The Space Force is considering how to create a commercial space reserve fleet that would leverage industry technology in a conflict, like Viasat’s new communications satellites, the first of which is slated to launch April 26. (Viasat)
By Courtney Albon
Published by Defense News, 20 April 2023
COLORADO SPRINGS, Colo. — The U.S. Space Force expects to set an initial framework this summer for how it might take advantage of commercial space capabilities during wartime or crisis.
Col. Richard Kniseley, head of the Space Force’s new Commercial Space Office, said his team is working to establish this construct so that the Space Force has a capability in place to quickly access commercial capabilities before the next U.S. military conflict.
“We have got to get these capabilities integrated in peacetime so that the warfighter has a chance to use it, so that we can integrate them into exercises and wargames to really make it part of the architecture,” he told C4ISRNET in an April 18 interview at the Space Symposium in Colorado Springs, Colo. “This is the time to do it so that if a crisis, heaven forbid, ever kicks up, you know it’s there and you know how to use it.”
Kniseley said the framework will address five “cornerstone” elements of creating what the service is calling a Commercial Augmentation Space Reserve, or CASR: contracting, programmatics, policy, operations and industry feedback.
The service is looking to the Air Force’s Civil Reserve Air Fleet as a model for crafting a commercial space surge capability. Through the CRAF, the Air Force has contracts with commercial airlines to provide extra airlift capacity to support military operations or humanitarian missions.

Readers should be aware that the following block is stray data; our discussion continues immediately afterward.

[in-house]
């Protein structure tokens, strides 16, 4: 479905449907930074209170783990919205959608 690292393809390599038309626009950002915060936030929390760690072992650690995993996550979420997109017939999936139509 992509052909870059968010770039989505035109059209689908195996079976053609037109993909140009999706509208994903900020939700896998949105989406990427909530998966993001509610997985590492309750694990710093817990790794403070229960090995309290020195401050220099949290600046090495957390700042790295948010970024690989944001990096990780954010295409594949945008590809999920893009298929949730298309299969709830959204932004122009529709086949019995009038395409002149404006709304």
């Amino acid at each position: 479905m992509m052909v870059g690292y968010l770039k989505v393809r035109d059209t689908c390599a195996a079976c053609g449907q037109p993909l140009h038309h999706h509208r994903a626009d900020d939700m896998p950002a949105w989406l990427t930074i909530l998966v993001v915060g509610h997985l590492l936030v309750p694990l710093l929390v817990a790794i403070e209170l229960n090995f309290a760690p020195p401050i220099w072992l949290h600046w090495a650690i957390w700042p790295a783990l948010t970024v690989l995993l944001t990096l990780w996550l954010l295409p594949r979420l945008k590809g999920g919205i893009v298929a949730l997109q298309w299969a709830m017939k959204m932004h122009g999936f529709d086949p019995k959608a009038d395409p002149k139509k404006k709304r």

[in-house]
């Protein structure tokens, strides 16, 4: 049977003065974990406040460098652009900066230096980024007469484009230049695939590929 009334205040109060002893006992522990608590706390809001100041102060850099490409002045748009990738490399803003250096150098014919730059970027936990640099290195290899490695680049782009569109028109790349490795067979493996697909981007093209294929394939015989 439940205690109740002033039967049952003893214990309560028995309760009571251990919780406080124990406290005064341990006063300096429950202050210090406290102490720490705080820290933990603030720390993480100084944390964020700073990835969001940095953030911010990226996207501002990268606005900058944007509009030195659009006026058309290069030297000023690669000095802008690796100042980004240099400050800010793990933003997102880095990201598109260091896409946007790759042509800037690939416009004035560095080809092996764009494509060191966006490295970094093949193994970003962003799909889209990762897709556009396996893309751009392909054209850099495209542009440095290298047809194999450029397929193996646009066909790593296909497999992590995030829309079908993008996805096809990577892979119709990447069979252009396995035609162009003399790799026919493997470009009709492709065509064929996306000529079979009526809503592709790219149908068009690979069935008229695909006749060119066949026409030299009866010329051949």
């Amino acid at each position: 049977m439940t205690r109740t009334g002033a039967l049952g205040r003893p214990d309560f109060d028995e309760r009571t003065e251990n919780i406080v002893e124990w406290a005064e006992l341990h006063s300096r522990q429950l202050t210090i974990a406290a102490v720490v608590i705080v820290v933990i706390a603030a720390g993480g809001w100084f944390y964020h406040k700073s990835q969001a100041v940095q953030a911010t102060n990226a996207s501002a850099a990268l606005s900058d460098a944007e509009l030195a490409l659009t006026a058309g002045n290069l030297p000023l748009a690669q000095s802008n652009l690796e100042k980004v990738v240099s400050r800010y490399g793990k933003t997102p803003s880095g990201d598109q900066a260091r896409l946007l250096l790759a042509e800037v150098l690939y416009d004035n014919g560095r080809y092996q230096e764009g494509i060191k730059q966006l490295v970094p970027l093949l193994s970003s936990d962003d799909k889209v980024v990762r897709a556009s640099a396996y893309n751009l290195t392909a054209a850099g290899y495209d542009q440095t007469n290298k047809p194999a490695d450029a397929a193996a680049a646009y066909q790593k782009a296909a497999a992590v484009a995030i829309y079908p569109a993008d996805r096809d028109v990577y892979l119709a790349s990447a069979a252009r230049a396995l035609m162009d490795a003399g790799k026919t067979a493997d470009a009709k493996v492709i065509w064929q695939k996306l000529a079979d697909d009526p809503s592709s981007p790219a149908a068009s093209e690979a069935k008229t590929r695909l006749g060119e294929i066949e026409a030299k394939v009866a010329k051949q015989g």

The Space Force met with industry in February to discuss the CASR concept and formed a task force soon after, Kniseley said. Based on initial work with policy and legal experts to understand potential barriers to relying on commercial assets for commercial missions, Kniseley said he’s optimistic that the service can establish a program within the next few years.
“I’ve worked in the Pentagon before, so I’m as skeptical as anybody — there’s not much standing in my way on this one,” he said. “I think we have the right policy. And from a legal perspective, I think we’re good.”
Kniseley noted that there are still questions around how the Defense Department would provide protection and compensation for commercial satellites or ground systems targeted by adversaries, but said he’s confident answers are within reach.
Beyond policy, the Space Force is considering what missions might be best suited for commercial augmentation. It plans to use satellite communication as a “pathfinder” mission, but Kniseley said areas like tactical intelligence and space observation also make sense for CASR.
The task force is also considering how to structure contracts with industry and how to incentivize companies that participate in the program. The Air Force’s approach through CRAF is to offer companies intelligence updates that allow them to better understand what investments they need to make to offer capacity to the government, and Kniseley said that approach may work for CASR.
He said the most consistent feedback he’s heard from companies — both on CASR and in broader discussions about melding commercial and government space capabilities — is that they want to see action from the government.
“There’s been talk, but they want to see action,” Kniseley said. “That is definitely what I’m going to challenge my team on. . . . Success is contracts and funding and capability delivery.”
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